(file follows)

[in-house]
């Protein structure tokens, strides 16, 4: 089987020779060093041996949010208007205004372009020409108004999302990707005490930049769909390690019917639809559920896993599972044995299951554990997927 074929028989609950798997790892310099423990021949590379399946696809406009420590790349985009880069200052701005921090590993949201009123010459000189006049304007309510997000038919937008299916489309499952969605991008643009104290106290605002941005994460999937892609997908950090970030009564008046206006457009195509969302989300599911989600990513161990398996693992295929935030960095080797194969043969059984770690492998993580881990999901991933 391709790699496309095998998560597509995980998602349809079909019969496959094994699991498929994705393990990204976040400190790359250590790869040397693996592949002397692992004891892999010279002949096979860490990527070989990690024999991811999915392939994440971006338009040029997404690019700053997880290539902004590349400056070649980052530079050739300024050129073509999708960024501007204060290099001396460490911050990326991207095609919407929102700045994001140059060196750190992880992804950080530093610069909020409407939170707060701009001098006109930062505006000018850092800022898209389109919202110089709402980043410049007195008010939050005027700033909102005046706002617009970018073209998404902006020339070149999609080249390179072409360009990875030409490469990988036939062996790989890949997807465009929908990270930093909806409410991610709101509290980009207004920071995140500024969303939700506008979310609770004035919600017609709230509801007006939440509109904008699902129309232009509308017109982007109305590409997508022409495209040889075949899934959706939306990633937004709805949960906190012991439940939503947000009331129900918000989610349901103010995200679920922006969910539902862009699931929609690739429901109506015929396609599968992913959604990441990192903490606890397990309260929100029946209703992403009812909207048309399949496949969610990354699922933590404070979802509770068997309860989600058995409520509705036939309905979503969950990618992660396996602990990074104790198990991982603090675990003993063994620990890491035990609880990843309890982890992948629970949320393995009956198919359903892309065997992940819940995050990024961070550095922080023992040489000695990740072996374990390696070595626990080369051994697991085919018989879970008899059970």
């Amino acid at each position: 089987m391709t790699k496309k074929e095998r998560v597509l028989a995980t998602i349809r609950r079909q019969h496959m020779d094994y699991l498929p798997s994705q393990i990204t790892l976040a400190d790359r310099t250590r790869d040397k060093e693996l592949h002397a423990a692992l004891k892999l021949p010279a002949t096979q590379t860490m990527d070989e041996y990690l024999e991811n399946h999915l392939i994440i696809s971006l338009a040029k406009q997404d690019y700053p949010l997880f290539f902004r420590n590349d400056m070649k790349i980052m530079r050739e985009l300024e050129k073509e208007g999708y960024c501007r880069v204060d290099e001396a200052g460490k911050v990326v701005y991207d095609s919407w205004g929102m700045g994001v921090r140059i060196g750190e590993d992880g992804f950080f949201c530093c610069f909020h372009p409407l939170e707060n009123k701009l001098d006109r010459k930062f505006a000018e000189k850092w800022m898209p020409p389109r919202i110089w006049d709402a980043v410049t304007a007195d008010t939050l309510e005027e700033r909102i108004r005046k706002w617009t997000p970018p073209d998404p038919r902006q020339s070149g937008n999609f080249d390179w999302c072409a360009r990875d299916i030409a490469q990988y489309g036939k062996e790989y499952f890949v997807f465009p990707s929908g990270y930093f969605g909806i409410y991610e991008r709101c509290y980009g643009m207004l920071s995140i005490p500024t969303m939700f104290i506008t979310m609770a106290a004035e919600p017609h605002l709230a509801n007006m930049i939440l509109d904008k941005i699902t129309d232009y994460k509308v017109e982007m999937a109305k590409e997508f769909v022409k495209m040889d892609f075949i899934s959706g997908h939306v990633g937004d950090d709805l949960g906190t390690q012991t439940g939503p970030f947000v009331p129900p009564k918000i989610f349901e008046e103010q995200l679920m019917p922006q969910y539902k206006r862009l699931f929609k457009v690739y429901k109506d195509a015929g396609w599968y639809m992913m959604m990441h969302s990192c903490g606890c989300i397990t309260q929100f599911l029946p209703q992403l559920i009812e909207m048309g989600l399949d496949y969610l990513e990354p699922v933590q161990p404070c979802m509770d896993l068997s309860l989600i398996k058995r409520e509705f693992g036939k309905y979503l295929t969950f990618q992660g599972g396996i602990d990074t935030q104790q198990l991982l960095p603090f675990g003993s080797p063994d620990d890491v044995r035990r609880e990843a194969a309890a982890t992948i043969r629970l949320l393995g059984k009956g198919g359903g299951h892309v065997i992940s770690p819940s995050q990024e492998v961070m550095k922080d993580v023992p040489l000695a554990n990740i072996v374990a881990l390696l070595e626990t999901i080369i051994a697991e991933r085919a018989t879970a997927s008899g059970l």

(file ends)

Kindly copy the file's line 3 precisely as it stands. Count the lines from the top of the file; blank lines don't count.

């Amino acid at each position: 089987m391709t790699k496309k074929e095998r998560v597509l028989a995980t998602i349809r609950r079909q019969h496959m020779d094994y699991l498929p798997s994705q393990i990204t790892l976040a400190d790359r310099t250590r790869d040397k060093e693996l592949h002397a423990a692992l004891k892999l021949p010279a002949t096979q590379t860490m990527d070989e041996y990690l024999e991811n399946h999915l392939i994440i696809s971006l338009a040029k406009q997404d690019y700053p949010l997880f290539f902004r420590n590349d400056m070649k790349i980052m530079r050739e985009l300024e050129k073509e208007g999708y960024c501007r880069v204060d290099e001396a200052g460490k911050v990326v701005y991207d095609s919407w205004g929102m700045g994001v921090r140059i060196g750190e590993d992880g992804f950080f949201c530093c610069f909020h372009p409407l939170e707060n009123k701009l001098d006109r010459k930062f505006a000018e000189k850092w800022m898209p020409p389109r919202i110089w006049d709402a980043v410049t304007a007195d008010t939050l309510e005027e700033r909102i108004r005046k706002w617009t997000p970018p073209d998404p038919r902006q020339s070149g937008n999609f080249d390179w999302c072409a360009r990875d299916i030409a490469q990988y489309g036939k062996e790989y499952f890949v997807f465009p990707s929908g990270y930093f969605g909806i409410y991610e991008r709101c509290y980009g643009m207004l920071s995140i005490p500024t969303m939700f104290i506008t979310m609770a106290a004035e919600p017609h605002l709230a509801n007006m930049i939440l509109d904008k941005i699902t129309d232009y994460k509308v017109e982007m999937a109305k590409e997508f769909v022409k495209m040889d892609f075949i899934s959706g997908h939306v990633g937004d950090d709805l949960g906190t390690q012991t439940g939503p970030f947000v009331p129900p009564k918000i989610f349901e008046e103010q995200l679920m019917p922006q969910y539902k206006r862009l699931f929609k457009v690739y429901k109506d195509a015929g396609w599968y639809m992913m959604m990441h969302s990192c903490g606890c989300i397990t309260q929100f599911l029946p209703q992403l559920i009812e909207m048309g989600l399949d496949y969610l990513e990354p699922v933590q161990p404070c979802m509770d896993l068997s309860l989600i398996k058995r409520e509705f693992g036939k309905y979503l295929t969950f990618q992660g599972g396996i602990d990074t935030q104790q198990l991982l960095p603090f675990g003993s080797p063994d620990d890491v044995r035990r609880e990843a194969a309890a982890t992948i043969r629970l949320l393995g059984k009956g198919g359903g299951h892309v065997i992940s770690p819940s995050q990024e492998v961070m550095k922080d993580v023992p040489l000695a554990n990740i072996v374990a881990l390696l070595e626990t999901i080369i051994a697991e991933r085919a018989t879970a997927s008899g059970l």